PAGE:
By Maggie LaFleur
Dr. David Eakin has been a teacher at Eastern for about 19 years, but not many people know him by this name. He is more widely known to the faculty and student body as “Dr. Dave.”Dr. Dave commutes to Eastern each day from Frankfort, where he lives with his infamous wife of 43 years, Darlene. Students get to know Dr. Dave’s love for Darlene during his introductory biology courses and higher-level biology courses. He also teaches an honors reading course.
“In all honesty, my favorite place on campus is in my classroom in Grise [auditorium],” he said. “The thing that I love the most and the only reason I’m here at Eastern is teaching. If I could not teach, I would not be here. It’s that simple.”
Dr. Dave began at Eastern as a part-time teacher in 1991. At the height of his part-time work he was teaching seven courses for three schools in five different locations between Manchester and Cincinnati. He helped Cincinnati’s Bible College and Seminary set up a biology-teaching program. Eastern used to send teachers to prisons through funding provided by Pell grants, and during this time, Dr. Dave taught at five prisons.
“Someplace in there I figured out I liked teaching non-majors and that there was a difference between majors when they came into the classroom and non-majors when they come in a classroom,” Dr. Dave said.
He said biology majors have made a commitment to the profession and to learning the vocabulary, which Dr. Dave calls, “bio-babble.” He said non-majors are constantly wondering what biology has to do with their lives and reality and why they need to know about it.
“I think that’s where the focus has to be for non-majors,” he said.
“While I love teaching all of the other classes that I teach, it is those large classes with lots of non-majors that really intrigue me,” he said.
Dr. Dave said he enjoys his non-major classes because the teaching is mutual; he said he learns from them, as well. He said he considers himself a life-long learner because he constantly wants to learn and know more.
That goal includes the field of biology, and Dr. Dave said that’s what makes it fun year after year.
“I’ve never gone through a semester without learning some new things that I never knew about my own subject,” Dr. Dave said. “Usually once we get the class going, that’s kind of what I think makes it special.”
Charles Woolum, one of Dr. Dave’s former students and the current supervisor of Technology Commons in the Powell building, was inspired by Dr. Dave to pursue teaching after he took his Biology 100 class (a non-majors course).
Woolum said Dr. Dave has a way of making an instant connection with his students. He said when concepts didn’t click with the students, Dr. Dave seemed very aware of it and that’s when he was at his best.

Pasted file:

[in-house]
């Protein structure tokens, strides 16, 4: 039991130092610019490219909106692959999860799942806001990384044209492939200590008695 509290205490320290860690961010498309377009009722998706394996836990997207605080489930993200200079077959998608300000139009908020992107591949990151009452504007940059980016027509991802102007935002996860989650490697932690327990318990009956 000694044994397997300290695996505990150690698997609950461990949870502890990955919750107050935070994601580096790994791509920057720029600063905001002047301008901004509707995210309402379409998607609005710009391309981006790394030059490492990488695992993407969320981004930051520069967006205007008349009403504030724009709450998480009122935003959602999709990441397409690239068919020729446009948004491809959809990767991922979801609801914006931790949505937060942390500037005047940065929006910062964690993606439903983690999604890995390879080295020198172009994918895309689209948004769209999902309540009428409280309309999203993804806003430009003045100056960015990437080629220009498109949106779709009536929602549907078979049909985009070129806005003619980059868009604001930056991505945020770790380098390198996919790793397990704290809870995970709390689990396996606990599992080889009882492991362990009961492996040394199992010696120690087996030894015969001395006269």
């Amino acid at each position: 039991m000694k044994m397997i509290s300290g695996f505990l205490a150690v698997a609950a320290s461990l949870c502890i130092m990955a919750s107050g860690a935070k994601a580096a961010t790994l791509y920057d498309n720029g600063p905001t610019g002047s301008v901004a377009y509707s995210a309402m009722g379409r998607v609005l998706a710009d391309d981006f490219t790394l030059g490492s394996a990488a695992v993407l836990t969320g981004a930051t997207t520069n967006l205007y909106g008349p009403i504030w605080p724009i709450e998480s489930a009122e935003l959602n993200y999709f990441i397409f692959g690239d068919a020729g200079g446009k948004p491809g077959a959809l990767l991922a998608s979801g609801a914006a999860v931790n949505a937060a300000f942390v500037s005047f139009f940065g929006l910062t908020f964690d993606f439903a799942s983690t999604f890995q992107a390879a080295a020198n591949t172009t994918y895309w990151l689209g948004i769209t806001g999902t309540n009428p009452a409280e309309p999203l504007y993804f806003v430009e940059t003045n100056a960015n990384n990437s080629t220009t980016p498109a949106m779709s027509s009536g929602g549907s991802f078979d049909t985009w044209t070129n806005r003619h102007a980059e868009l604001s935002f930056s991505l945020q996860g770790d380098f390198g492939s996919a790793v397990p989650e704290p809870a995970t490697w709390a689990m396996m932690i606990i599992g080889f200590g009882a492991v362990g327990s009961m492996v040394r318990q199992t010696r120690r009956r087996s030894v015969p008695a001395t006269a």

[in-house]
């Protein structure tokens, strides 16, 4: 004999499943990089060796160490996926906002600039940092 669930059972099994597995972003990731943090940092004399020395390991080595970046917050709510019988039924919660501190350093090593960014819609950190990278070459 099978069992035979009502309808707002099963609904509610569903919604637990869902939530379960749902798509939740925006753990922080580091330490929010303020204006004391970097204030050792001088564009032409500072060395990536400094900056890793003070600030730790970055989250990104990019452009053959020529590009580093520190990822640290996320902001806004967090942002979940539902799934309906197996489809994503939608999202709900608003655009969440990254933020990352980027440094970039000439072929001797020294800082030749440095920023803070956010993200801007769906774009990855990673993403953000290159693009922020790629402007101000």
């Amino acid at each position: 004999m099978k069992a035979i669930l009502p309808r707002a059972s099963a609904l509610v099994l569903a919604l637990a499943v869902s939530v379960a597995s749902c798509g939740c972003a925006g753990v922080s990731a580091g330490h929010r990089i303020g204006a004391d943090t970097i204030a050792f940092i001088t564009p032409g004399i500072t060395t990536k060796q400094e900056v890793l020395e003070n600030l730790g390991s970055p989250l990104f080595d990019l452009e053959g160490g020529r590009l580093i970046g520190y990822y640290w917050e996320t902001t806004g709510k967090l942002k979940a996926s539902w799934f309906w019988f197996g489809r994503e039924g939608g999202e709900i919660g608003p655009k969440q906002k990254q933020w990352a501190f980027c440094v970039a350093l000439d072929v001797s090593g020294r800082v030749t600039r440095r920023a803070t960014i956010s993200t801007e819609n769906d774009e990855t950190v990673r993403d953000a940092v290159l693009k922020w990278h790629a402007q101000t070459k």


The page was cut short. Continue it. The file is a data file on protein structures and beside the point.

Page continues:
“It was almost as if he could see the entire class’ eyes glaze over and it was as if he was expecting that to happen,” Woolum said. “Almost immediately he made a very off-the-wall, dull joke. It wasn’t that the joke was funny, or delivered with any style, it was that he just stopped and instantaneously drew every single person’s mind back to class.”
Woolum said that reeling classes in is Dr. Dave’s gift for teaching.
“He has an uncanny passion for his students and making sure they understand the message he is trying to deliver,” Woolum said.
Outside of the classroom, Dr. Dave is also a musician. He sings in Eastern’s Concert Chior and has been in Eastern theater productions The Secret Garden and Guys and Dolls. He said he likes his auditorium classes because being on stage feels very natural to him.
“I have ended up becoming a patron of the arts and am just as surprised by it as having become a geek. I never in my life would have thought about myself as a geek,” he said. “Then I turn around and teach an entire semester on water out of a book that’s on nothing but water. That pretty much screams geek.”
Dr. Dave is also a full-time minister of a nondenominational group.
“I see myself as a minister at school in one context which is secular education and helping the young people who are here,” he said. “I also see myself as a minister to the group that I worship with and the people around me who need help understanding some of the issues between science and religion.”
How does a full-time minister and teacher with 500 students find any time to himself? Dr. Dave said when one loves what they do they aren’t really thinking about having time off.
However, when he does find himself with extra time he writes original music on the piano and applies his knowledge of the guitar to the piano. Although he doesn’t read sheet music, he will sometimes create his own version of other songs from artists like Billy Joel.
Through everything he does, Dr. Dave shows a true passion for life and teaching.
“Dr. Dave has been able to maintain a finger on the pulse of the university,” Woolum said. “He has a unique passion for the success of the university and his students. He learns just as much from his students as they do from him and that’s the key to being the ultimate teacher.”
When trying to get to know the man behind the teacher, it’s evident that the man behind the teacher is in fact the same man. Being a teacher and a learner in all aspects of his life is what Dr. Dave is all about.